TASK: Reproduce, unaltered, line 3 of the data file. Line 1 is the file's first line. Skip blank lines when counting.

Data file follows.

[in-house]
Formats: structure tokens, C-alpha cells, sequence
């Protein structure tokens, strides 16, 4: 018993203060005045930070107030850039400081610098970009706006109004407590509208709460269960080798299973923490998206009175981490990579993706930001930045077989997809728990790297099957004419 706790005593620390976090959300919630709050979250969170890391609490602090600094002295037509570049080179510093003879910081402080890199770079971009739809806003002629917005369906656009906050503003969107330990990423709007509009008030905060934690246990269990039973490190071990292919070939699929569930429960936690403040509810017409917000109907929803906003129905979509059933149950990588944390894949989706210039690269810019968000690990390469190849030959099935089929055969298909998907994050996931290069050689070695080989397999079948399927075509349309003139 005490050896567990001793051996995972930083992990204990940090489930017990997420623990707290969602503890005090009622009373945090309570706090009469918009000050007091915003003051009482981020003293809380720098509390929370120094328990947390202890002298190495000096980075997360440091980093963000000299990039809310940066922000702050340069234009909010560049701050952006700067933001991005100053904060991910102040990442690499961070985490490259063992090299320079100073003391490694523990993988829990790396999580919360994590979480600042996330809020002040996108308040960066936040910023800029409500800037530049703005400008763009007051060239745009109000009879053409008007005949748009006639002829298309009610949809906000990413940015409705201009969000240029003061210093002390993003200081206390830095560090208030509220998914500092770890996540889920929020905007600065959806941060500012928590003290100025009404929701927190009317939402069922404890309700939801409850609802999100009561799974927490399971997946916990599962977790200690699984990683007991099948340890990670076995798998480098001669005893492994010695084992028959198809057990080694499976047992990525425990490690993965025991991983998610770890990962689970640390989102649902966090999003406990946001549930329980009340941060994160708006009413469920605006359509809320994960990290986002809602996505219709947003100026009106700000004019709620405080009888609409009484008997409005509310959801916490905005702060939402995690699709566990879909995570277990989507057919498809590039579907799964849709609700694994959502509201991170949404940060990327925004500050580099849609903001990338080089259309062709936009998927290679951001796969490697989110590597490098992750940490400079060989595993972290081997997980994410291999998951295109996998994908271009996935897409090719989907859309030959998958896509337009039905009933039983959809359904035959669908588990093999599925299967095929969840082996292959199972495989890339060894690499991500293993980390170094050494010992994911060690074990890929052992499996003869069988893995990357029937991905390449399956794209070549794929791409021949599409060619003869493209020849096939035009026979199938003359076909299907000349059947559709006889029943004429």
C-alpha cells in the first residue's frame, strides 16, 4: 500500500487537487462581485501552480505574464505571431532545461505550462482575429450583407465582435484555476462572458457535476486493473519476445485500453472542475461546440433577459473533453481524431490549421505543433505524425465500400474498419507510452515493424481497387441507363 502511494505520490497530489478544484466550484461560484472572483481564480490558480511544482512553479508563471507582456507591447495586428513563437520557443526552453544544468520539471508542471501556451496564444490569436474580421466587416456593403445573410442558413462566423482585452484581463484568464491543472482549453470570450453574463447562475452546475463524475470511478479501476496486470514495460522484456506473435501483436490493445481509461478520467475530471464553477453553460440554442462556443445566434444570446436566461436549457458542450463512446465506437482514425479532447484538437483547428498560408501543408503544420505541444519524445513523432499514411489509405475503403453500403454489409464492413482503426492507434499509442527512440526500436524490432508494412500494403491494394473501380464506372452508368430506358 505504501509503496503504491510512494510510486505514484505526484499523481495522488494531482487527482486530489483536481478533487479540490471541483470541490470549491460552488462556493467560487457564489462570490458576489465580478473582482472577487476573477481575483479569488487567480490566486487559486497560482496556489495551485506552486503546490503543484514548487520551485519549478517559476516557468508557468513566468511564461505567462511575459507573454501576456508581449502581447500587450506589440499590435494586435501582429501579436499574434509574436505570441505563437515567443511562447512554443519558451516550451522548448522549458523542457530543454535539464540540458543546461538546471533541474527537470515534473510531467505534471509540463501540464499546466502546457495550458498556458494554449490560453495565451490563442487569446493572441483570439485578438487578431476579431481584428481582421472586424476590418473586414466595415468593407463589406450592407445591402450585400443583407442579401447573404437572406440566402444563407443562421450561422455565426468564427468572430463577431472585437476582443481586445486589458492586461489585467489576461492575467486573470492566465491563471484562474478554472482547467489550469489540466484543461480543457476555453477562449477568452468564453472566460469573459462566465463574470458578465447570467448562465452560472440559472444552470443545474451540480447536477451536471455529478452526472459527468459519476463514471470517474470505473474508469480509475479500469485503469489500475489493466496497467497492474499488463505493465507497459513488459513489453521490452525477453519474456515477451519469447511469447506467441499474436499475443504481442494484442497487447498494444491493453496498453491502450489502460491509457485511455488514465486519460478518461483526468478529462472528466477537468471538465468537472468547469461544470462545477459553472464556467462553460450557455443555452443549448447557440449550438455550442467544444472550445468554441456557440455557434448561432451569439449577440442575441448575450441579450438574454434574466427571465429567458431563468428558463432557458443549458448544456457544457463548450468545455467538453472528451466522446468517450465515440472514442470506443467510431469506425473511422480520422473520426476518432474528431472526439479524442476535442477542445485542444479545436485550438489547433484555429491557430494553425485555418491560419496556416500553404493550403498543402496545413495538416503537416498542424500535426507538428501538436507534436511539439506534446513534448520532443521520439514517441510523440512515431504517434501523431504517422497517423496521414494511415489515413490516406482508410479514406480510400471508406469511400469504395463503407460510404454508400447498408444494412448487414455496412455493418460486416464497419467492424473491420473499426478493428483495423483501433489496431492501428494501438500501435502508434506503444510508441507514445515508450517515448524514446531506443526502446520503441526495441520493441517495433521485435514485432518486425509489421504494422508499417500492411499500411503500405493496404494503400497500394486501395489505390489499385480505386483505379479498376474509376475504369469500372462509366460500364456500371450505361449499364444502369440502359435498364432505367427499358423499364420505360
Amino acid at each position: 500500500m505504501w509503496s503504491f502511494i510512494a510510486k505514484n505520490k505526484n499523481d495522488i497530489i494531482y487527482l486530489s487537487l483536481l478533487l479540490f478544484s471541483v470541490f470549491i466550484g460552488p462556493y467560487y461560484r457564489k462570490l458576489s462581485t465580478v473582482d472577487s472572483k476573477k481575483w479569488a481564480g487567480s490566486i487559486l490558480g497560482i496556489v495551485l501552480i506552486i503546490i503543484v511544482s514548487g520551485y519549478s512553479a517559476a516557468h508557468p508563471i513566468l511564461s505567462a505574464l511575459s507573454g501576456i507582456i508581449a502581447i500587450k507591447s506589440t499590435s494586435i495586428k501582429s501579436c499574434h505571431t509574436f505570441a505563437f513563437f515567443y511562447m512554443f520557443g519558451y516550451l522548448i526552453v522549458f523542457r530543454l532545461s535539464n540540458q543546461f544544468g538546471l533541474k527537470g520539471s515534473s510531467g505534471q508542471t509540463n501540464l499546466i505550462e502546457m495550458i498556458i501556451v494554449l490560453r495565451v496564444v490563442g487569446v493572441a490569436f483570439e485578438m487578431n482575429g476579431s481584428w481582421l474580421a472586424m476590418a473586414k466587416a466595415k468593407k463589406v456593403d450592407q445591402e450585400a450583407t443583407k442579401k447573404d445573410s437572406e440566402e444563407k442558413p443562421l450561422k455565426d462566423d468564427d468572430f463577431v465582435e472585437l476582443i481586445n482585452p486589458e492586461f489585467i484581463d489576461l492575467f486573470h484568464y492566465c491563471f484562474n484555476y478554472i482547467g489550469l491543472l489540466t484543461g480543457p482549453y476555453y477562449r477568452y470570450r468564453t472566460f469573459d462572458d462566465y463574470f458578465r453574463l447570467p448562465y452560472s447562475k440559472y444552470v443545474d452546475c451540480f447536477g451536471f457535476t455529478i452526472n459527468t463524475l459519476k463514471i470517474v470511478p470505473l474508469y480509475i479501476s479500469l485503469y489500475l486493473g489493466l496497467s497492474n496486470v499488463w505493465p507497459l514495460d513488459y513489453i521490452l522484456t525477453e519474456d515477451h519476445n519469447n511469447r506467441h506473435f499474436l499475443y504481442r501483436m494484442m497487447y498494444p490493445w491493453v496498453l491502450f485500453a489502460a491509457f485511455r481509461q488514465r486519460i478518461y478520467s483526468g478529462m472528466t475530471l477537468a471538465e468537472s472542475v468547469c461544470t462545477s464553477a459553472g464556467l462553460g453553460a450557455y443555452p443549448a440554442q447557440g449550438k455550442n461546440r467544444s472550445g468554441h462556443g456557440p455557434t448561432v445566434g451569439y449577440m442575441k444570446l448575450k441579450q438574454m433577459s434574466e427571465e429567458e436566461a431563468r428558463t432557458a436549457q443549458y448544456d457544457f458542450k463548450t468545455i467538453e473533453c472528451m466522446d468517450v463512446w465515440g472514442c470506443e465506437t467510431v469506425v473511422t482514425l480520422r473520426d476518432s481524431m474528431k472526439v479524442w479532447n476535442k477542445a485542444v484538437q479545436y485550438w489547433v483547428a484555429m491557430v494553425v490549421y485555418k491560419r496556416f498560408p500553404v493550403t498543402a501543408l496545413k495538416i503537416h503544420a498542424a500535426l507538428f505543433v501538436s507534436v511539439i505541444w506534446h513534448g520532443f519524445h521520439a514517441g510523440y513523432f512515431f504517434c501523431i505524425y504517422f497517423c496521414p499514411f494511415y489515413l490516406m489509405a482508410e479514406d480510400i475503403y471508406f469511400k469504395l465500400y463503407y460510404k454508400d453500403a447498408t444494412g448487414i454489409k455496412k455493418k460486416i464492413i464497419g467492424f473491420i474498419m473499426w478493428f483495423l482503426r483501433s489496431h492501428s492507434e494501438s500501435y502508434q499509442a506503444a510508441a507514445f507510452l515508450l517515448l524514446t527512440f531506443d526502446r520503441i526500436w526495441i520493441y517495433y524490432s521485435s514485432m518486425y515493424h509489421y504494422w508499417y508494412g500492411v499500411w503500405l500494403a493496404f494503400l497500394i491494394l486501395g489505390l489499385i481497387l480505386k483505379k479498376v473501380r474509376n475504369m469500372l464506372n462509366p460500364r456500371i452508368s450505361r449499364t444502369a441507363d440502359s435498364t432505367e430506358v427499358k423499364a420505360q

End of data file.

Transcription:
């Protein structure tokens, strides 16, 4: 018993203060005045930070107030850039400081610098970009706006109004407590509208709460269960080798299973923490998206009175981490990579993706930001930045077989997809728990790297099957004419 706790005593620390976090959300919630709050979250969170890391609490602090600094002295037509570049080179510093003879910081402080890199770079971009739809806003002629917005369906656009906050503003969107330990990423709007509009008030905060934690246990269990039973490190071990292919070939699929569930429960936690403040509810017409917000109907929803906003129905979509059933149950990588944390894949989706210039690269810019968000690990390469190849030959099935089929055969298909998907994050996931290069050689070695080989397999079948399927075509349309003139 005490050896567990001793051996995972930083992990204990940090489930017990997420623990707290969602503890005090009622009373945090309570706090009469918009000050007091915003003051009482981020003293809380720098509390929370120094328990947390202890002298190495000096980075997360440091980093963000000299990039809310940066922000702050340069234009909010560049701050952006700067933001991005100053904060991910102040990442690499961070985490490259063992090299320079100073003391490694523990993988829990790396999580919360994590979480600042996330809020002040996108308040960066936040910023800029409500800037530049703005400008763009007051060239745009109000009879053409008007005949748009006639002829298309009610949809906000990413940015409705201009969000240029003061210093002390993003200081206390830095560090208030509220998914500092770890996540889920929020905007600065959806941060500012928590003290100025009404929701927190009317939402069922404890309700939801409850609802999100009561799974927490399971997946916990599962977790200690699984990683007991099948340890990670076995798998480098001669005893492994010695084992028959198809057990080694499976047992990525425990490690993965025991991983998610770890990962689970640390989102649902966090999003406990946001549930329980009340941060994160708006009413469920605006359509809320994960990290986002809602996505219709947003100026009106700000004019709620405080009888609409009484008997409005509310959801916490905005702060939402995690699709566990879909995570277990989507057919498809590039579907799964849709609700694994959502509201991170949404940060990327925004500050580099849609903001990338080089259309062709936009998927290679951001796969490697989110590597490098992750940490400079060989595993972290081997997980994410291999998951295109996998994908271009996935897409090719989907859309030959998958896509337009039905009933039983959809359904035959669908588990093999599925299967095929969840082996292959199972495989890339060894690499991500293993980390170094050494010992994911060690074990890929052992499996003869069988893995990357029937991905390449399956794209070549794929791409021949599409060619003869493209020849096939035009026979199938003359076909299907000349059947559709006889029943004429």